Birth Spacing and Educational Outcomes
Elaine Hill () and
No 201609, WORKING PAPERS SERIES IN THEORETICAL AND APPLIED ECONOMICS from University of Kansas, Department of Economics
Virtually all parents want their children to succeed academically. How to achieve this goal, though, is far from clear. Specifically, the temporal spacing between adjacent births has been shown to affect educational outcomes. While many of these studies have produced substantial and statistically significant results, these results have been relatively narrow in their application due to data limitations. Using Colorado birth certificates matched to schooling outcomes, we investigate the relationship between birth spacing and educational attainment. We instrument birth spacing with a previous pregnancy that did not result in a live birth. We find no overall effect of spacing on either the first or second children’s grade 3-10 test scores. Stratifying by the sexes of the children, we find that when the first child is a boy and the second a girl, an extra year of spacing increases the first child’s math, reading, and writing test scores by 0.07-0.08 SD, while there is no impact on the second child. This is the first study to do such an analysis using matched large scale birth and elementary to high school administrative data, and to leverage a very large data set to stratify our results by the sexes of the children. .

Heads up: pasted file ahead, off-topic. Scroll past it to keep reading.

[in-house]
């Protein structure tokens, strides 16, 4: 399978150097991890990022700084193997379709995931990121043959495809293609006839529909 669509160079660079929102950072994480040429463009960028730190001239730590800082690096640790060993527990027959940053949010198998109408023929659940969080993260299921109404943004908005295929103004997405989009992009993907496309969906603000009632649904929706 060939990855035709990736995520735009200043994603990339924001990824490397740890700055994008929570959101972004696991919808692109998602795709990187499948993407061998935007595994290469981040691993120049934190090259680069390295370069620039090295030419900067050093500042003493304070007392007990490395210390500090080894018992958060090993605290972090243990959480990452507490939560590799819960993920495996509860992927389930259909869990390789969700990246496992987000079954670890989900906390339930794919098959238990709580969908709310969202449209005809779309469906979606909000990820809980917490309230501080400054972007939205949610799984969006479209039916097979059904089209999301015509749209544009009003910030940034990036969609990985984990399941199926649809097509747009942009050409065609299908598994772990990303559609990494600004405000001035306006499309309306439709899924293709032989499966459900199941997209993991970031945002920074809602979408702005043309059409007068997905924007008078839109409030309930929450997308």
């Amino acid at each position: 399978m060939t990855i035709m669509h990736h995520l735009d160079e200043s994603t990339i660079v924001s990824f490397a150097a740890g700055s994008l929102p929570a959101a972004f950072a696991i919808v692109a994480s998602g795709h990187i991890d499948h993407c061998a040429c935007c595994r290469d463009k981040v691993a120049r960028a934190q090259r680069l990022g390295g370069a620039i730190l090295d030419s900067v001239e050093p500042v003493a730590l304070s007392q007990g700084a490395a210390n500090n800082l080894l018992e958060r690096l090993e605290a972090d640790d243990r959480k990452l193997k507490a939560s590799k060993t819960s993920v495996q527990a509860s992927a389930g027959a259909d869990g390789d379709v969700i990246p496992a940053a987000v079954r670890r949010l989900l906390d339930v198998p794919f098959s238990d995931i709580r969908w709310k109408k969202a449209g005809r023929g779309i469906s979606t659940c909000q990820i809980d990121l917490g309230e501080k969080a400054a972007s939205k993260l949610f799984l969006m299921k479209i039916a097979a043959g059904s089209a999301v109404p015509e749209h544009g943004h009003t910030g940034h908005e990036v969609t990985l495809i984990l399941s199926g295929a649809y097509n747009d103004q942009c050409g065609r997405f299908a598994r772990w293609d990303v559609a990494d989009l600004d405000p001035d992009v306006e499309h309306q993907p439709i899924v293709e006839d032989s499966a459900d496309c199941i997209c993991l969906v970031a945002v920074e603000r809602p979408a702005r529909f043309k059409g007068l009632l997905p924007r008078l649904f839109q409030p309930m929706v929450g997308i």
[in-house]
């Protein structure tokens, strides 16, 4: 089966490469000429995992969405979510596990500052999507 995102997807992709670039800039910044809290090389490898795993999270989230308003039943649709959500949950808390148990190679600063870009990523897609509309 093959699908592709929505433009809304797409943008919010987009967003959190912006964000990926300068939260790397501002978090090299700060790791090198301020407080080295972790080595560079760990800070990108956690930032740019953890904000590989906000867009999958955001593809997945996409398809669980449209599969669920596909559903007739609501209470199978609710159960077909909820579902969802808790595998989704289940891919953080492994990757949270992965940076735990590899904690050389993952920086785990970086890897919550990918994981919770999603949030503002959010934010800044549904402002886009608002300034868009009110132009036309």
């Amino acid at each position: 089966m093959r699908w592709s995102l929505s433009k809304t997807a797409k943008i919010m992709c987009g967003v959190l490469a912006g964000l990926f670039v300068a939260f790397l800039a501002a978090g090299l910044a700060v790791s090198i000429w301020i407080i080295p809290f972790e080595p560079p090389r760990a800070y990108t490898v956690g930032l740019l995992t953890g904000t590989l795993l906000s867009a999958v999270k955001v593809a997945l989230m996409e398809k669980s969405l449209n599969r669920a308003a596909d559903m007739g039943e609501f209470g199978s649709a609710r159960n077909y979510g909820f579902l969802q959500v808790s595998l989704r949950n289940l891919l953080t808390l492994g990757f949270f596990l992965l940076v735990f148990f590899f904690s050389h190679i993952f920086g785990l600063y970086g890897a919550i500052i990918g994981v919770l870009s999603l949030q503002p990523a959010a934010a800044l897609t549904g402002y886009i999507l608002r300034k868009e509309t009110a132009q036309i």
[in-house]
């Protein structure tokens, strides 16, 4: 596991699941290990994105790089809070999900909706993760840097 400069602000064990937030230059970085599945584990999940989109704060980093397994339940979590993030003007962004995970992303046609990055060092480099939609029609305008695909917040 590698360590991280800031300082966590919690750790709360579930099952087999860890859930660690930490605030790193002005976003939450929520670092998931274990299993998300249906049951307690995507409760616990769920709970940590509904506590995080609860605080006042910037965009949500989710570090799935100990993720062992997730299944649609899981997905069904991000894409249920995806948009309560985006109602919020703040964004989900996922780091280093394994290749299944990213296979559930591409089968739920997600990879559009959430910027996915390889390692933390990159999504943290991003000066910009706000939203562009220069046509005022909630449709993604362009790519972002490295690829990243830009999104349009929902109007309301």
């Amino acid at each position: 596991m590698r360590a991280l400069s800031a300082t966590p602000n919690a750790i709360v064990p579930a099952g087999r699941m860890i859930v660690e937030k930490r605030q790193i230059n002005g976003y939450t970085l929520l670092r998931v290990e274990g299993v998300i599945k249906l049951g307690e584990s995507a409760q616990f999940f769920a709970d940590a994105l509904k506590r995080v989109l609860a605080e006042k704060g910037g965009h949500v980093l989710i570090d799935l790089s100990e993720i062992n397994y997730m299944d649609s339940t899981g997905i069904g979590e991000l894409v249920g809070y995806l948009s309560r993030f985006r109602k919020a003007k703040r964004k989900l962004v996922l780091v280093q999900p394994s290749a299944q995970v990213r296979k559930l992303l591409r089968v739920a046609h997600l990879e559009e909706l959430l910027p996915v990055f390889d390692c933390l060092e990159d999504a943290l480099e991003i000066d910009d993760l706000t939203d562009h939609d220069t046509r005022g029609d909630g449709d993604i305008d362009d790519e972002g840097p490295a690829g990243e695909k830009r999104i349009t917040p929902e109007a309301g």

Keywords: human capital; educational attainment; birth spacing; pregnancy loss; miscarriage (search for similar items in EconPapers)
JEL-codes: J13 I14 I20 (search for similar items in EconPapers)
New Economics Papers: this item is included in nep-dem and nep-edu
Date: 2016-09, Revised 2016-09
References: View references in EconPapers View complete reference list from CitEc
Citations View citations in EconPapers (2) Track citations by RSS feed
Downloads: (external link)
Chapter: Birth Spacing and Educational Outcomes (2017)
This item may be available elsewhere in EconPapers: Search for items with the same title.
Export reference: BibTeX
RIS (EndNote, ProCite, RefMan)
Persistent link: https://EconPapers.repec.org/RePEc:kan:wpaper:201609
Access Statistics for this paper
More papers in WORKING PAPERS SERIES IN THEORETICAL AND APPLIED ECONOMICS from University of Kansas, Department of Economics Contact information at EDIRC.
Bibliographic data for series maintained by Jianbo Zhang ().